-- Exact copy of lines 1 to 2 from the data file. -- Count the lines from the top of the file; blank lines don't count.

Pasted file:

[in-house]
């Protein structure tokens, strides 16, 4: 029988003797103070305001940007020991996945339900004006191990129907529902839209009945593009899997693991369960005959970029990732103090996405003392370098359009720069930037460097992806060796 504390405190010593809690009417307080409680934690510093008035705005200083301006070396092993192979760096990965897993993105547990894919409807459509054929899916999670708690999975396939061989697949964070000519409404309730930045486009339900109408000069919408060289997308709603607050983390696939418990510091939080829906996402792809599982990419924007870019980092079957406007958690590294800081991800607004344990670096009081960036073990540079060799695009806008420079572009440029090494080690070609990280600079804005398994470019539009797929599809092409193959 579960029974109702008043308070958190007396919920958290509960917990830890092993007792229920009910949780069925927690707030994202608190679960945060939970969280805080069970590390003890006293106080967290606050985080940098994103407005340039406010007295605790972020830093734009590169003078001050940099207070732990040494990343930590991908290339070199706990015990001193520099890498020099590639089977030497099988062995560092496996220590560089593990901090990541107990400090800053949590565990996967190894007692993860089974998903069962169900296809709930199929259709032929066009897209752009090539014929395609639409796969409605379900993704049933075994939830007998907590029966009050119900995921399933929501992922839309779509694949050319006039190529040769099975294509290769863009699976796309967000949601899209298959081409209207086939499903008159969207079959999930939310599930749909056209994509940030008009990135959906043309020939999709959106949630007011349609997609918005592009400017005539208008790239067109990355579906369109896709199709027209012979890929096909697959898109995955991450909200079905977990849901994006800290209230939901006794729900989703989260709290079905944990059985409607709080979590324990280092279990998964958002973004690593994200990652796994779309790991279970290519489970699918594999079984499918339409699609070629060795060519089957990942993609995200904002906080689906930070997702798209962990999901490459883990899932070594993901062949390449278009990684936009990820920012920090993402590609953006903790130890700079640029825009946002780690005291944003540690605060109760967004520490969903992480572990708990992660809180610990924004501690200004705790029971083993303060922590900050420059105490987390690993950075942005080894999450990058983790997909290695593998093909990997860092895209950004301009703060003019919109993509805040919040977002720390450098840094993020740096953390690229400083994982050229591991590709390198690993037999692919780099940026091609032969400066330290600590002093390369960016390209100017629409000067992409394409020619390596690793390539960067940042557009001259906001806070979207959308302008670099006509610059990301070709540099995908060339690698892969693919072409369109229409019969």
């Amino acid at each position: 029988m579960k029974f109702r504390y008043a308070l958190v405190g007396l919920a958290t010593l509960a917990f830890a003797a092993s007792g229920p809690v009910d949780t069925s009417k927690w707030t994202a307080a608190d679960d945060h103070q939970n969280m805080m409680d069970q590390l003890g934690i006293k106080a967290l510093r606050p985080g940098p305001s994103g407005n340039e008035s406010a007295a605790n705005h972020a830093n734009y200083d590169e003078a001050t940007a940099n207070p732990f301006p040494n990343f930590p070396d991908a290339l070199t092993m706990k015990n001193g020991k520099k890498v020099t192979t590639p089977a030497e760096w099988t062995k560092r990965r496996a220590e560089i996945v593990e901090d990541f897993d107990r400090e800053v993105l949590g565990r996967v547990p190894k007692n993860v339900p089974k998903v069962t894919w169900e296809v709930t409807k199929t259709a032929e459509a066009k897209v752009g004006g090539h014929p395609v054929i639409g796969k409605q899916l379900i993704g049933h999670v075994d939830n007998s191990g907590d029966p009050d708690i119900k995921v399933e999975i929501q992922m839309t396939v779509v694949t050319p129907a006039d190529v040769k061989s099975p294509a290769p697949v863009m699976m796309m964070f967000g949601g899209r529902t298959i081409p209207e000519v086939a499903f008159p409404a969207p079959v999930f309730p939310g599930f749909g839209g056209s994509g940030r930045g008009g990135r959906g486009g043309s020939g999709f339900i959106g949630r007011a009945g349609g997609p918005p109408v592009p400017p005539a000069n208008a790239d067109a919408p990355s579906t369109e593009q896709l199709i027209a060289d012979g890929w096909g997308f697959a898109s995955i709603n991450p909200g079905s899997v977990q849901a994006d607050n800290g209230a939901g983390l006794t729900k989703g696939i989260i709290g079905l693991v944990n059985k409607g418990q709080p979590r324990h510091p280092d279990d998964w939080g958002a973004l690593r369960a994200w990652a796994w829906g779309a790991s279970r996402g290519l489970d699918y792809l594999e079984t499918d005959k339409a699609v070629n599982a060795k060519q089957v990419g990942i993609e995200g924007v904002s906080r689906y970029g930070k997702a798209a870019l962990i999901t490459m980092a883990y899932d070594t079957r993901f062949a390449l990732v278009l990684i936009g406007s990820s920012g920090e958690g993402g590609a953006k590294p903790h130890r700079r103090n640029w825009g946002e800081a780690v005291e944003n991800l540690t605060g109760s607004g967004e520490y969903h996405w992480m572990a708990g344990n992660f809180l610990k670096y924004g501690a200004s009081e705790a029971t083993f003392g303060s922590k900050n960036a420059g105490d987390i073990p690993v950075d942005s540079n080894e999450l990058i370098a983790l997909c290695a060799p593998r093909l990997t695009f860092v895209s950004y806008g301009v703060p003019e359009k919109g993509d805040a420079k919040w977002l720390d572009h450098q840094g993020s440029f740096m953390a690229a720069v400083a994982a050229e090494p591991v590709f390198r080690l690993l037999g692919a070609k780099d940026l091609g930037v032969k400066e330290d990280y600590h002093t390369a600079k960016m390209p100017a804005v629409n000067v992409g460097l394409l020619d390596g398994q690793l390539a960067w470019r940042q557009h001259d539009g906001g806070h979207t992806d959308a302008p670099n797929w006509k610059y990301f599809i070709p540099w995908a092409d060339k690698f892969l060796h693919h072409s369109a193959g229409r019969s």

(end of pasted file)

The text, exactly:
[in-house]
């Protein structure tokens, strides 16, 4: 029988003797103070305001940007020991996945339900004006191990129907529902839209009945593009899997693991369960005959970029990732103090996405003392370098359009720069930037460097992806060796 504390405190010593809690009417307080409680934690510093008035705005200083301006070396092993192979760096990965897993993105547990894919409807459509054929899916999670708690999975396939061989697949964070000519409404309730930045486009339900109408000069919408060289997308709603607050983390696939418990510091939080829906996402792809599982990419924007870019980092079957406007958690590294800081991800607004344990670096009081960036073990540079060799695009806008420079572009440029090494080690070609990280600079804005398994470019539009797929599809092409193959 579960029974109702008043308070958190007396919920958290509960917990830890092993007792229920009910949780069925927690707030994202608190679960945060939970969280805080069970590390003890006293106080967290606050985080940098994103407005340039406010007295605790972020830093734009590169003078001050940099207070732990040494990343930590991908290339070199706990015990001193520099890498020099590639089977030497099988062995560092496996220590560089593990901090990541107990400090800053949590565990996967190894007692993860089974998903069962169900296809709930199929259709032929066009897209752009090539014929395609639409796969409605379900993704049933075994939830007998907590029966009050119900995921399933929501992922839309779509694949050319006039190529040769099975294509290769863009699976796309967000949601899209298959081409209207086939499903008159969207079959999930939310599930749909056209994509940030008009990135959906043309020939999709959106949630007011349609997609918005592009400017005539208008790239067109990355579906369109896709199709027209012979890929096909697959898109995955991450909200079905977990849901994006800290209230939901006794729900989703989260709290079905944990059985409607709080979590324990280092279990998964958002973004690593994200990652796994779309790991279970290519489970699918594999079984499918339409699609070629060795060519089957990942993609995200904002906080689906930070997702798209962990999901490459883990899932070594993901062949390449278009990684936009990820920012920090993402590609953006903790130890700079640029825009946002780690005291944003540690605060109760967004520490969903992480572990708990992660809180610990924004501690200004705790029971083993303060922590900050420059105490987390690993950075942005080894999450990058983790997909290695593998093909990997860092895209950004301009703060003019919109993509805040919040977002720390450098840094993020740096953390690229400083994982050229591991590709390198690993037999692919780099940026091609032969400066330290600590002093390369960016390209100017629409000067992409394409020619390596690793390539960067940042557009001259906001806070979207959308302008670099006509610059990301070709540099995908060339690698892969693919072409369109229409019969």